Fibre: The forgotten nutrient
Did you know? More than 60% of people in the Western world lack adequate dietary fibre in their meals, which leads to multiple chronic conditions. Particularly vulnerable to inadequate fibre intake are children, older adults, people trying to lose weight, those on restricted grain or low gluten diets, or folks who eat out frequently.
But why is fibre so important and how can you be sure to get enough?
What is fibre?
Dietary ﬁbre is the indigestible part of plant foods that you can’t get from eating meat and dairy products.
Fibre is often talked about as one nutrient, but in reality, there are many types of dietary fibre. As all play important and diﬀerent roles in our wellbeing, it’s important to get a mix by eating a variety of unreﬁned plant foods.
Soluble: This is the fibrous component in food that gels up when it gets in contact with water. Soluble fibre helps with digestion and absorption of nutrients as well as stabilising blood sugar levels and lowering an elevated cholesterol. A major subtype is called viscous fibre.
The best sources of soluble fibre are: rolled oats, psyllium husks, legumes/lentils, barley, konnyaku, fruit and vegetables.
Insoluble: This is the roughage fibre that adds bulk to the stool and appears to help food pass more quickly through the stomach and intestines. If your bowel is a bit lazy, this type can help keep things moving.
The best sources of insoluble fibre are: wholegrain breads and cereals, intact or cracked unrefined grains e.g. bulgur wheat and brown rice, nuts and seeds, fruit and vegetables (skin and seeds).
Resistant starch: This is the non-digestible portion of starch that passes into the large bowel without being able to be broken down earlier by your digestive enzymes, which would usually occur with starches. When the ‘good’ bacteria in the large bowel ferment resistant starch, they make substances called short-chain fatty acids.
One of these—butyrate—supplies energy to the cells lining your large bowel (colonocytes), promoting their wellbeing, and strengthens the health of your gut microbiome generally.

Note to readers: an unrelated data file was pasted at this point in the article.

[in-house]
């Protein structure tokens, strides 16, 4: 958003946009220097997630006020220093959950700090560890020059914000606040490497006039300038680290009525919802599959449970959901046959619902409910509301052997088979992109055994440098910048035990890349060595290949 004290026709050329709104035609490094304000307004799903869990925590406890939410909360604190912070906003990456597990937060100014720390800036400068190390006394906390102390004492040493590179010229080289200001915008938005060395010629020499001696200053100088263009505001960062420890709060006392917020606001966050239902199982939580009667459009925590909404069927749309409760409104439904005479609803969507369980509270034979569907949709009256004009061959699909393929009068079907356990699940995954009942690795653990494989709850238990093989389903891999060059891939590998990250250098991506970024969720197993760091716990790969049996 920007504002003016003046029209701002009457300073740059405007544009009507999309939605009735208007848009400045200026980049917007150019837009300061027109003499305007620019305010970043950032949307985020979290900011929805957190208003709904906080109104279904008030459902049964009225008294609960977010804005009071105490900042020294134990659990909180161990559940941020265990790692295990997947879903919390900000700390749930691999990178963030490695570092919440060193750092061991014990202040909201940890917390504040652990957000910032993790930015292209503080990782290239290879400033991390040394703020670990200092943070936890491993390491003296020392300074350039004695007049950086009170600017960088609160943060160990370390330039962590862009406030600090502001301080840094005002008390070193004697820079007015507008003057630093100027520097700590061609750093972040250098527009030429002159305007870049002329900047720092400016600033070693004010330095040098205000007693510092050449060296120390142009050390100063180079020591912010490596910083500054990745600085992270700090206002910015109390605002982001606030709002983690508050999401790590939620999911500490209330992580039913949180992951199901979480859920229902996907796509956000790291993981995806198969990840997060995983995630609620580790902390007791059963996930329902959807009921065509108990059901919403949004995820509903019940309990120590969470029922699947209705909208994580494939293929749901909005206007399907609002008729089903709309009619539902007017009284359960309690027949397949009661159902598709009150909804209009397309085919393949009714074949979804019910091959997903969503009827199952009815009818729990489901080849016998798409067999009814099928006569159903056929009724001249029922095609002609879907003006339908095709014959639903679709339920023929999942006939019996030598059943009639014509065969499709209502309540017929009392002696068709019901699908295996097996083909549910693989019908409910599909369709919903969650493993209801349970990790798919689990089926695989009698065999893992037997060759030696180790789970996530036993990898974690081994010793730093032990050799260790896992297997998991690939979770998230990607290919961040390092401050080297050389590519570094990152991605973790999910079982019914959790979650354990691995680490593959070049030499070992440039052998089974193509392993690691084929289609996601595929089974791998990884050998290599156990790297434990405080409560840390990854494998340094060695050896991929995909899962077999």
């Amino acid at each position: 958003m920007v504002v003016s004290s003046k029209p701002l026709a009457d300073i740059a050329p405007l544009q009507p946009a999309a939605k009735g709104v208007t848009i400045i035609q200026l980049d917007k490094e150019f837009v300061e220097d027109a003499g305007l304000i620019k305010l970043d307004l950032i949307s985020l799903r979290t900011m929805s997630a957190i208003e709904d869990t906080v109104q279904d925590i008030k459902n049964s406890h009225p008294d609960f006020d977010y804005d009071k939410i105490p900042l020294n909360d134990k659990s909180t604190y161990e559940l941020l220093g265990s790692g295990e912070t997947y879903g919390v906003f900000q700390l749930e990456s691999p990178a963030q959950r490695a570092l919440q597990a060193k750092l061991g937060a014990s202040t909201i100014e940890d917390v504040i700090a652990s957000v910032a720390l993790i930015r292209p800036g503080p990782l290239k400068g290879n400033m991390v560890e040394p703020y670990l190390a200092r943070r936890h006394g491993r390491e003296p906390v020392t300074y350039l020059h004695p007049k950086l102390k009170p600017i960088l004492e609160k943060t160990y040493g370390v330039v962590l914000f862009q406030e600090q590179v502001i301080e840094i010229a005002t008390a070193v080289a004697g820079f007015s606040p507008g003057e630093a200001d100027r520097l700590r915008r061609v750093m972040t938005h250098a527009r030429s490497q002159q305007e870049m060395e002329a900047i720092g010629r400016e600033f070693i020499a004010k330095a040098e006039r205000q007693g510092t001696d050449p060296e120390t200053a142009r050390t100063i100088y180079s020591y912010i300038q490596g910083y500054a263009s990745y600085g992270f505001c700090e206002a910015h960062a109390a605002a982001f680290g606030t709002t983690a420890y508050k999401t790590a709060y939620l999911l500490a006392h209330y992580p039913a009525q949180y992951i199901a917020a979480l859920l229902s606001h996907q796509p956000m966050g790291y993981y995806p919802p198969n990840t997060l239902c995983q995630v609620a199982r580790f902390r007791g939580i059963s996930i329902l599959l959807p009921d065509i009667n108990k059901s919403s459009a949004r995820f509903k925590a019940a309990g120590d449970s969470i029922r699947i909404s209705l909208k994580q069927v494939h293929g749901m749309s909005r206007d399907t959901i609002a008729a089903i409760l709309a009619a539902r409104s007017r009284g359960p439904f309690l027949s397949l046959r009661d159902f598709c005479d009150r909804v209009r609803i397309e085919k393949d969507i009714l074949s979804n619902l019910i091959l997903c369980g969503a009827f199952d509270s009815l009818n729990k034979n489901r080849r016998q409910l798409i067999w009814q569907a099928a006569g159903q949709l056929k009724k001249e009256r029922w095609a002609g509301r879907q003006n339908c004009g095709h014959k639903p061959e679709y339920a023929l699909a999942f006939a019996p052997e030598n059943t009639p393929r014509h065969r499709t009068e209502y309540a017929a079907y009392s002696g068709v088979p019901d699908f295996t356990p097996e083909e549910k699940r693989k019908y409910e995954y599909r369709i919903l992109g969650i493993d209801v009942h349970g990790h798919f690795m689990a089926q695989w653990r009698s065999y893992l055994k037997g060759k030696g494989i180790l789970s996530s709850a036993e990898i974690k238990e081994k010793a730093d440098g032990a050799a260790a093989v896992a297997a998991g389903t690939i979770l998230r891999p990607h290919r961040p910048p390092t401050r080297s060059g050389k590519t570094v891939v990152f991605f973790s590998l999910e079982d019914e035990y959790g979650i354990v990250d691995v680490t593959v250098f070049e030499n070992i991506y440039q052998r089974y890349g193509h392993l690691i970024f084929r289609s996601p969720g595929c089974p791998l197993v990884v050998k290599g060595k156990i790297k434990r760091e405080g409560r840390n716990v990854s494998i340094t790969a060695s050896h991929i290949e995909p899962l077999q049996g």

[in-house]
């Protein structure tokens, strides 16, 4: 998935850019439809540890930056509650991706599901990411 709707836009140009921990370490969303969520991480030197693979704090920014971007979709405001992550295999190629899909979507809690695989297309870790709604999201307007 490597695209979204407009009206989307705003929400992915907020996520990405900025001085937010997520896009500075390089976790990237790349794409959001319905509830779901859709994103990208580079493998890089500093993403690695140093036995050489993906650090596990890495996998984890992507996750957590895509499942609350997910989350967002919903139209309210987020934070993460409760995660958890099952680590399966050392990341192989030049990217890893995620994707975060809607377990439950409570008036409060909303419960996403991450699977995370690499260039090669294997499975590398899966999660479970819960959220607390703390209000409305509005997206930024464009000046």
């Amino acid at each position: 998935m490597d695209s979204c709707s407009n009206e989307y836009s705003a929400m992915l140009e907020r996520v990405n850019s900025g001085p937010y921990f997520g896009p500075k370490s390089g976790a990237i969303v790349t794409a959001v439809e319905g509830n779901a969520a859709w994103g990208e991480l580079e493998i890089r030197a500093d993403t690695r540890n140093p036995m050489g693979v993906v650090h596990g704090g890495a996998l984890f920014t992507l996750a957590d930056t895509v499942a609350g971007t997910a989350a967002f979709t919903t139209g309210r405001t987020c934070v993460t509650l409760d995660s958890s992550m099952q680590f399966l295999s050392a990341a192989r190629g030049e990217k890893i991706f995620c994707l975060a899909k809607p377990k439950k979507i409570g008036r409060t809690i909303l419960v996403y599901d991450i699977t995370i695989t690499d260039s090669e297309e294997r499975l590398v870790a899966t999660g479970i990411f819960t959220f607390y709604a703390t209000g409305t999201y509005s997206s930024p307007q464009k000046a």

The best sources of resistant starch are: banana (lightly ripe), cooked and cooled pasta, rice and potatoes, cooked and cooled polenta/mielimeel, legumes e.g. chickpeas, as well as products that have Hi-Maize or Barley+ added as ingredients.
How much do you need?
People with low rates of chronic disease consume at least 40 to 50 grams of ﬁbre daily. To help you work out how much you’re currently having and track your ongoing intake, consider using food diary apps such as Easy Diet Diary or My Fitness Pal. It’s important to remember that fibre is tolerated differently by each individual.
We advise you to increase your intake gradually, allowing your gut time to adjust. Speak to your dietitian if you have an existing gut condition or you require more guidance to increase your intake of the range of fibres important for wellbeing.
Remember: fibre is not just a supplement. And a low fibre diet cannot be fixed just by adding a teaspoon of fibre powder or popping a Metamucil capsule. Your entire dietary pattern must change so you are getting some fibre at each meal. The good bacteria in your gut will thank you!
6 Tips for getting enough fibre
- Include legumes in a main meal 3-4 times per week.
- Switch your breads and cereals to wholegrain varieties.
- Use the 5:1 rule. Check food labels and aim for 1 g of fibre to every 5 g of carbohydrates
- Replace white rice and reﬁned starchy foods with brown rice, wholemeal pasta, pulse pasta, barley, bulgur, polenta and other wholegrains.
- Include at least two serves of fruit and ﬁve serves of vegetables in your diet every day. Eat the skin wherever possible.
- Sprinkle nuts and/or seeds into your cereal, salads and yoghurt for a boost of fibre e.g. chia seeds, hemp seeds, ground linseeds.
Dr Sue Radd is an Advanced Accredited Practising Dietitian and one of Australia’s leading nutritionists and health communicators. Her most recent book Food as Medicine: Eating for Your Best Health received the Gourmand World Cookbook Award for Best Health and Nutrition Book in the world for 2016. Go to her website for more information.
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